Businesses today are innately data-driven. More than ever, business stakeholders need to know how to analyze data effectively. And yet, the enterprise data analytics process remains fragmented across organizational silos.
But getting started with data analytics can be challenging for any company that wants to implement it to gain insight into the most valuable data, analyze it, and transform it into meaningful, actionable information. And the biggest challenge is that most organizations are already spread too thin, which prevents them from dedicating the level of time, money, and top talent needed to realize the full potential of analytics.
To use the data available effectively, an organization should assemble an analytics platform that can bring disparate information together, to form logical patterns and associated data points in a more reportable manner that decision-makers can comprehend better.
Big data means nothing if you can’t harness it. But, getting to grips with it doesn’t have to be a headache. This blog post will give you an overview of what you’ll need in terms of software, skills, and processes to establish an effective analytics process for big data analytics with Al Rafay.
That said, a typical Data Analytics and Business Intelligence platform would basically include 5 layers/ stages:
- Data Collection
- Data Cleaning and Storage
- Data Integration and Transformation
- Data Preparation and Analytics
- Business Intelligence or Data Visualization
Enterprise Data Analytics Process Step #1: Data Collection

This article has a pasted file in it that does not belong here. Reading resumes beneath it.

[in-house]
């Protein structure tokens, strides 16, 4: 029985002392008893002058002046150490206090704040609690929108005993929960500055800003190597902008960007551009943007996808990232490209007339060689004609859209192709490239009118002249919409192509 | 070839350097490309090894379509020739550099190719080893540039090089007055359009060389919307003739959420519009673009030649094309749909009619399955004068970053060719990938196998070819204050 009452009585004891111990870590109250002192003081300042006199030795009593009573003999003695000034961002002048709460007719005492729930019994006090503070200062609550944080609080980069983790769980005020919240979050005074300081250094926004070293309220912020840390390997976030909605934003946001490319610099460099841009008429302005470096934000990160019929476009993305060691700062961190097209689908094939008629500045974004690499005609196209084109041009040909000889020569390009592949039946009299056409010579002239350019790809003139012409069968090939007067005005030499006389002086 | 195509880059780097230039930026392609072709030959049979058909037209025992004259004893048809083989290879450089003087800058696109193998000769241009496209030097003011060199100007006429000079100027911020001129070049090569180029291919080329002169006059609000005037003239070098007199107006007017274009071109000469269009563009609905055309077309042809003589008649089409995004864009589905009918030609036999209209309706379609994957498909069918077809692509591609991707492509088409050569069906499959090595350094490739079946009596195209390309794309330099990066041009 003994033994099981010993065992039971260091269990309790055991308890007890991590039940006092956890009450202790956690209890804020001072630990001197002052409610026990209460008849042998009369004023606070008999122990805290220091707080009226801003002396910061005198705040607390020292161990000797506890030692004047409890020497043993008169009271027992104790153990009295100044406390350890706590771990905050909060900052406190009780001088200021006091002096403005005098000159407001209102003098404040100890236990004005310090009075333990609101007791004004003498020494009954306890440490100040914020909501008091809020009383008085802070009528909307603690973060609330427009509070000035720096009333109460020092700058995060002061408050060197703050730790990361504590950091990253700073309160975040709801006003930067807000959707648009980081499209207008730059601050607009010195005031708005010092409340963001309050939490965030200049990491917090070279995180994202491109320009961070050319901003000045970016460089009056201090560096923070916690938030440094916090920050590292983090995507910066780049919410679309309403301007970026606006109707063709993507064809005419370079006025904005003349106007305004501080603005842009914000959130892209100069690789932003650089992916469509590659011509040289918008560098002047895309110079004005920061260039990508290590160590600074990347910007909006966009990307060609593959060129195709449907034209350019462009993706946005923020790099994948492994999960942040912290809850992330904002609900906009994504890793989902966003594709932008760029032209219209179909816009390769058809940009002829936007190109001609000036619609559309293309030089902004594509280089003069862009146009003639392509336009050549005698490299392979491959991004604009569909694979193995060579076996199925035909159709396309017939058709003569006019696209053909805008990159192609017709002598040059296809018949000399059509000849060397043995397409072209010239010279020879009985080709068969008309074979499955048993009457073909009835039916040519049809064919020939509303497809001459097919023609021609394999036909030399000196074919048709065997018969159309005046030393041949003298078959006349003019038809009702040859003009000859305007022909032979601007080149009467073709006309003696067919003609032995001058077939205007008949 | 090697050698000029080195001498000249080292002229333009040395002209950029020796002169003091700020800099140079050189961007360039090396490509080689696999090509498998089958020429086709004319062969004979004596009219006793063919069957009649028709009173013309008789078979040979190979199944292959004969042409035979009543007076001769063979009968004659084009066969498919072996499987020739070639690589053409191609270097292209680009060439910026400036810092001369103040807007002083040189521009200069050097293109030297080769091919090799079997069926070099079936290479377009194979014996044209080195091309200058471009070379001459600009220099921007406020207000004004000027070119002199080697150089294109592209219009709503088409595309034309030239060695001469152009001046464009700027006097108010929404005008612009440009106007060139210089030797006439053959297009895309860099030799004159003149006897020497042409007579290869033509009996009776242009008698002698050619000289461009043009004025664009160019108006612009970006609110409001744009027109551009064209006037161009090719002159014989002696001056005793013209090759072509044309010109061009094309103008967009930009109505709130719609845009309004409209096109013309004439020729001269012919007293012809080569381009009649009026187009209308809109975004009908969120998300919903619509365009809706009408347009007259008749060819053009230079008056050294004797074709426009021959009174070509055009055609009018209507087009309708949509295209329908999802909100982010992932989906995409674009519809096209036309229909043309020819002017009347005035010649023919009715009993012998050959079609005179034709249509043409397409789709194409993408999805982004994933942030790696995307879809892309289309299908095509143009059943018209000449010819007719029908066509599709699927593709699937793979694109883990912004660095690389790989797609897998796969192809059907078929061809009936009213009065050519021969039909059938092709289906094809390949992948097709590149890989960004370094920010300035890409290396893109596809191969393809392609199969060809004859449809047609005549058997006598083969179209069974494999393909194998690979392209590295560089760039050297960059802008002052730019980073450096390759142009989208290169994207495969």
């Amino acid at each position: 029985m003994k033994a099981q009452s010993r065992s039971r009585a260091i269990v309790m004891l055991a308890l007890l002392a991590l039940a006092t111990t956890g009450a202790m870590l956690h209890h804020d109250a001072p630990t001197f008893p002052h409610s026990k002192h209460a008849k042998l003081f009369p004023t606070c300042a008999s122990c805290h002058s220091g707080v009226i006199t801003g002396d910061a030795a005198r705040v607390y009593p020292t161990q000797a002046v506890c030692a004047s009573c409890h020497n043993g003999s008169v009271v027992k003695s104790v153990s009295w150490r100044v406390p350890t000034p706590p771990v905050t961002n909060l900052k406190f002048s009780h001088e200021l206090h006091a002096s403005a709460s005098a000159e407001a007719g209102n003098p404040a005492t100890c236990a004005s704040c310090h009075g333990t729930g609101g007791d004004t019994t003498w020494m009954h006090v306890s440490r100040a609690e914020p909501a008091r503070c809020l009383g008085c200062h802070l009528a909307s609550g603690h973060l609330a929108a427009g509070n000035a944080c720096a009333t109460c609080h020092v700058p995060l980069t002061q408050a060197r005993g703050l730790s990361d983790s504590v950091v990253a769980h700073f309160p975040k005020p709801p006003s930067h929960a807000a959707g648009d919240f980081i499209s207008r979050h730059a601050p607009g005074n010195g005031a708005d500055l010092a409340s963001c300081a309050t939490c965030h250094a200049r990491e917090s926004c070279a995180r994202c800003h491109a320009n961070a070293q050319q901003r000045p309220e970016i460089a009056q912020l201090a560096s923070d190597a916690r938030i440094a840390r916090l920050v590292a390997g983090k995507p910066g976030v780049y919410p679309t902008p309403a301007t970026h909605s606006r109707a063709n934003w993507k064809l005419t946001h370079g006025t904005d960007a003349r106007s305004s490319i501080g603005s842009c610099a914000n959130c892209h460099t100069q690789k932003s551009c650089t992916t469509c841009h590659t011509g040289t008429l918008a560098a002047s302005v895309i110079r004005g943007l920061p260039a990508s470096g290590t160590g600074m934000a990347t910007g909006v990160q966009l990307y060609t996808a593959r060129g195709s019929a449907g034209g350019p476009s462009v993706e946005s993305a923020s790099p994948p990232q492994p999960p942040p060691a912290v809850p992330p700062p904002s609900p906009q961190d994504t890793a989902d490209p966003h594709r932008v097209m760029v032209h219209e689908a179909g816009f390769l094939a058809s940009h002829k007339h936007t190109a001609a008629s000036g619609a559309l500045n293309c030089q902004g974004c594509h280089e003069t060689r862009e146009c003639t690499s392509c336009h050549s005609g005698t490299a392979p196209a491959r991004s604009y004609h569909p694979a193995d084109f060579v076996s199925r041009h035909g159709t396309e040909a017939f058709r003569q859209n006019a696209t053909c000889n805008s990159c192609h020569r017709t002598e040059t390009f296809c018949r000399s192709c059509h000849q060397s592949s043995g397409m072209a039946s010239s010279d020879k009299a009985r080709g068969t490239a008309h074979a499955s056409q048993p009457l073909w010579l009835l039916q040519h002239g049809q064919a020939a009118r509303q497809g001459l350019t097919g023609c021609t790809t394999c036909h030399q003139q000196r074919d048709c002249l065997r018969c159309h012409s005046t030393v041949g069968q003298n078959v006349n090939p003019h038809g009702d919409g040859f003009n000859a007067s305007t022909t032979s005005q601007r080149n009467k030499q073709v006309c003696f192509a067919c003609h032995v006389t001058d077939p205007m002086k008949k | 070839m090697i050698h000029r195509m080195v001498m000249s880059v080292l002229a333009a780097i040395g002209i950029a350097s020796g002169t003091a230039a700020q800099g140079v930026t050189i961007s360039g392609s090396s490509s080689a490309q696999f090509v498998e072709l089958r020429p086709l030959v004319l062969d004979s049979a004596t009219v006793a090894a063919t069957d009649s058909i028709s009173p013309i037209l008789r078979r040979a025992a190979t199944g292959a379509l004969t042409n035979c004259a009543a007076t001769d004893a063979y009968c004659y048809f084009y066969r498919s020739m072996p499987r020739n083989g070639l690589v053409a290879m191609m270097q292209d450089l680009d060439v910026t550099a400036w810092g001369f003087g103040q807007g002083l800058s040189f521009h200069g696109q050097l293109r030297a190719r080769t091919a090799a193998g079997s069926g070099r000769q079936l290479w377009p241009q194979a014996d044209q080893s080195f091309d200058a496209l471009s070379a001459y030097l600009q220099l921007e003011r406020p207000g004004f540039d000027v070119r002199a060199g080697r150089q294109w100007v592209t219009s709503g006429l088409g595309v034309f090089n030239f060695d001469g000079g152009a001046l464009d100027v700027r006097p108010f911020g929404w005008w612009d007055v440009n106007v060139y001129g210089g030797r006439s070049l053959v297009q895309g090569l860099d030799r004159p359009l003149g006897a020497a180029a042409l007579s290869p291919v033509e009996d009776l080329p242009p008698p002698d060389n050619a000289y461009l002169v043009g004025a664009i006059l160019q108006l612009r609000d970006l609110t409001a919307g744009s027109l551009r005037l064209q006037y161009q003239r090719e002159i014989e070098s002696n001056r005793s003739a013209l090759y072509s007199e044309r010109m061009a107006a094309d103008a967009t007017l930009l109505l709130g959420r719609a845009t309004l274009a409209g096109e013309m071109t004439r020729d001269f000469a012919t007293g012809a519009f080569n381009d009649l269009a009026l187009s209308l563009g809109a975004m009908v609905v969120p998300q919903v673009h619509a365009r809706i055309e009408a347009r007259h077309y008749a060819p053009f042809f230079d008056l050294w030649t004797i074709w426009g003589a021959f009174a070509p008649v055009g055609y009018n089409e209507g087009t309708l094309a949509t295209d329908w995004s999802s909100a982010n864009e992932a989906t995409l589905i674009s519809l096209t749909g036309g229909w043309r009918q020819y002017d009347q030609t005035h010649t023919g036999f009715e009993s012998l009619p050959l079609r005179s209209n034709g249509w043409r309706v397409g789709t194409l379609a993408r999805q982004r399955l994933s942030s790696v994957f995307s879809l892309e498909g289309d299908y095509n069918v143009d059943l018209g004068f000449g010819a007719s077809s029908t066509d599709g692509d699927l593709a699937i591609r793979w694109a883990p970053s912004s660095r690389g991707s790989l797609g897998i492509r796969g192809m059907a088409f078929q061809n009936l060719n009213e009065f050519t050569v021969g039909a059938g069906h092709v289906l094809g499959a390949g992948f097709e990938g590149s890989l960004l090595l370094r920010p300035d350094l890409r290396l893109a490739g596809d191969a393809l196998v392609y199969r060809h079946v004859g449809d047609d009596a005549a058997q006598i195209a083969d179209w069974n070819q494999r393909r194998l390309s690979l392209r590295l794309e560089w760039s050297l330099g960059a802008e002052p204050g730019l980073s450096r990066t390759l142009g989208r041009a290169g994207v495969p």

The first step of any analytics process is data collection. Data gathering involves creating “source data,” “raw data,” or “first-stage data” (whichever you prefer).
Remember the old say: “Garbage in, garbage out.” Start by collecting lots of data, and make sure there are lots of different kinds of data. The more types of data you have, the more insights you are likely to discover.
Before your enterprise embarks on its analytics journey by collecting data, 2 things should be very clear.
What are the questions you want to answer with the data analytics process? What is the “problem statement”?
Can you validate and integrate the collected data with other available information to develop a holistic picture?
Lastly, the collection of data itself can be done through various methods like surveys, interviews, workshops, focus groups, observations, etc.
Enterprise Data Analytics Process Step #2: Data Cleaning and Storage
One of the significant challenges with ubiquitous data is ensuring data quality. Enterprise data cleaning is one of the most critical (and sensitive) data tasks. Data cleaning is the process through which data analysts and statisticians perform data preparation and cleansing tasks so that the data is ready to be analyzed. It usually involves data cleaning, data transformation, data aggregation, and data standardization.
Data cleaning is time-consuming but absolutely necessary. It often requires working with raw data and a combination of specialized skills. Data needs to be cleaned to:
Bring structure to the data: fixing typos, ensuring consistency to help map and transform data easily.